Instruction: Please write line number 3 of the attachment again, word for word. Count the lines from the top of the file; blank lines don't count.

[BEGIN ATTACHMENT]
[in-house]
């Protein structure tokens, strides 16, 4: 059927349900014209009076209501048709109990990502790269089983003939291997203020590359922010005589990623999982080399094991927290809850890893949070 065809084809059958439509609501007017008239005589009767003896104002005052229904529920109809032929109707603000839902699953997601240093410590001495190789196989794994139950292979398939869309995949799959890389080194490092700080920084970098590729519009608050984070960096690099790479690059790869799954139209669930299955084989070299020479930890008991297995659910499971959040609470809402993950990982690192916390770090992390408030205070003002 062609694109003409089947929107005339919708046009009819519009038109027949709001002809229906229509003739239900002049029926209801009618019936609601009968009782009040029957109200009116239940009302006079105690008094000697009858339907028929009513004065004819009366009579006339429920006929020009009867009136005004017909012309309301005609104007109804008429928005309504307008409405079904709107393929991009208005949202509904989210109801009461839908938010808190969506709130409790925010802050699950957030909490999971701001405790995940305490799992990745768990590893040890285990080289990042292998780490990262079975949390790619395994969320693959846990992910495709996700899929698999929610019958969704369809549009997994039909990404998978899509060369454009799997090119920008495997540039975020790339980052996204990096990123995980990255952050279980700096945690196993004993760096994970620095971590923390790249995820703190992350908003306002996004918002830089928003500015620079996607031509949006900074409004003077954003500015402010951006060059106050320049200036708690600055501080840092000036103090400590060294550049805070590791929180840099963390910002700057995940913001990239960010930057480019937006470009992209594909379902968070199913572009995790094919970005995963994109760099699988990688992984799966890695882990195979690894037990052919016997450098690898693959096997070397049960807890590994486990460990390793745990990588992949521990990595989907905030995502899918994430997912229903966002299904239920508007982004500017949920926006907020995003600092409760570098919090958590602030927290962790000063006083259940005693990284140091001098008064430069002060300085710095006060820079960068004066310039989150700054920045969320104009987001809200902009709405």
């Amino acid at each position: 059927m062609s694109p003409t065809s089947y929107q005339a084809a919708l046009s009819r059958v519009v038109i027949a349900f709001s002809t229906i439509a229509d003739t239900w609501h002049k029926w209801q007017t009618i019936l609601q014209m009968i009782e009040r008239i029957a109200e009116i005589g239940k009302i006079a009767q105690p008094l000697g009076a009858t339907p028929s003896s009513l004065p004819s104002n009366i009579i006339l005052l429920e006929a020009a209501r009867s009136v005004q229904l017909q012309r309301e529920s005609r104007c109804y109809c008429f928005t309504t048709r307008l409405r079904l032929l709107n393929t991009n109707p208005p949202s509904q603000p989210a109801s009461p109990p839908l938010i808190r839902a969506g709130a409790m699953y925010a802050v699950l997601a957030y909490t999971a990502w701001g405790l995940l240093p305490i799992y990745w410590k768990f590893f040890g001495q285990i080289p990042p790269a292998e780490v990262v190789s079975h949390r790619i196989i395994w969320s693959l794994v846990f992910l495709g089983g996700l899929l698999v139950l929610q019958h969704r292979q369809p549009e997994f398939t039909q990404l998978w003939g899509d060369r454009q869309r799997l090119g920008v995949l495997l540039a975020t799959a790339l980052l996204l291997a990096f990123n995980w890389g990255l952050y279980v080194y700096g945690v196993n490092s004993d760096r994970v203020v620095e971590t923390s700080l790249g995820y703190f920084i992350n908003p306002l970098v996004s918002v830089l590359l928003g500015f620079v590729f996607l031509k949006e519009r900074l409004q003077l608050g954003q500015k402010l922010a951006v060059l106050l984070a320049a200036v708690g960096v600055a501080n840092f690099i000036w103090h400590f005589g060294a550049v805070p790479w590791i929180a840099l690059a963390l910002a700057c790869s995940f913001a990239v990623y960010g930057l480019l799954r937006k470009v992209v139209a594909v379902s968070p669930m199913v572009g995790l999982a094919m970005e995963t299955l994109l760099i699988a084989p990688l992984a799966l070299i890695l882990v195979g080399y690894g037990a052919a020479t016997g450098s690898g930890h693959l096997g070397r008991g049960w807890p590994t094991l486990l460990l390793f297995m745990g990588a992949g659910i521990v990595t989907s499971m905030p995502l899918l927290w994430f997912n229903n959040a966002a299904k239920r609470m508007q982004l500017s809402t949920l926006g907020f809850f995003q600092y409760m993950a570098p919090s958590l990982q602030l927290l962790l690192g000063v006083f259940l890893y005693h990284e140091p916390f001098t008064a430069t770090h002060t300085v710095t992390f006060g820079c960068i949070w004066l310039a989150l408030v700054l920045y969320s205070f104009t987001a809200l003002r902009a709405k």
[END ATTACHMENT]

């Amino acid at each position: 059927m062609s694109p003409t065809s089947y929107q005339a084809a919708l046009s009819r059958v519009v038109i027949a349900f709001s002809t229906i439509a229509d003739t239900w609501h002049k029926w209801q007017t009618i019936l609601q014209m009968i009782e009040r008239i029957a109200e009116i005589g239940k009302i006079a009767q105690p008094l000697g009076a009858t339907p028929s003896s009513l004065p004819s104002n009366i009579i006339l005052l429920e006929a020009a209501r009867s009136v005004q229904l017909q012309r309301e529920s005609r104007c109804y109809c008429f928005t309504t048709r307008l409405r079904l032929l709107n393929t991009n109707p208005p949202s509904q603000p989210a109801s009461p109990p839908l938010i808190r839902a969506g709130a409790m699953y925010a802050v699950l997601a957030y909490t999971a990502w701001g405790l995940l240093p305490i799992y990745w410590k768990f590893f040890g001495q285990i080289p990042p790269a292998e780490v990262v190789s079975h949390r790619i196989i395994w969320s693959l794994v846990f992910l495709g089983g996700l899929l698999v139950l929610q019958h969704r292979q369809p549009e997994f398939t039909q990404l998978w003939g899509d060369r454009q869309r799997l090119g920008v995949l495997l540039a975020t799959a790339l980052l996204l291997a990096f990123n995980w890389g990255l952050y279980v080194y700096g945690v196993n490092s004993d760096r994970v203020v620095e971590t923390s700080l790249g995820y703190f920084i992350n908003p306002l970098v996004s918002v830089l590359l928003g500015f620079v590729f996607l031509k949006e519009r900074l409004q003077l608050g954003q500015k402010l922010a951006v060059l106050l984070a320049a200036v708690g960096v600055a501080n840092f690099i000036w103090h400590f005589g060294a550049v805070p790479w590791i929180a840099l690059a963390l910002a700057c790869s995940f913001a990239v990623y960010g930057l480019l799954r937006k470009v992209v139209a594909v379902s968070p669930m199913v572009g995790l999982a094919m970005e995963t299955l994109l760099i699988a084989p990688l992984a799966l070299i890695l882990v195979g080399y690894g037990a052919a020479t016997g450098s690898g930890h693959l096997g070397r008991g049960w807890p590994t094991l486990l460990l390793f297995m745990g990588a992949g659910i521990v990595t989907s499971m905030p995502l899918l927290w994430f997912n229903n959040a966002a299904k239920r609470m508007q982004l500017s809402t949920l926006g907020f809850f995003q600092y409760m993950a570098p919090s958590l990982q602030l927290l962790l690192g000063v006083f259940l890893y005693h990284e140091p916390f001098t008064a430069t770090h002060t300085v710095t992390f006060g820079c960068i949070w004066l310039a989150l408030v700054l920045y969320s205070f104009t987001a809200l003002r902009a709405k």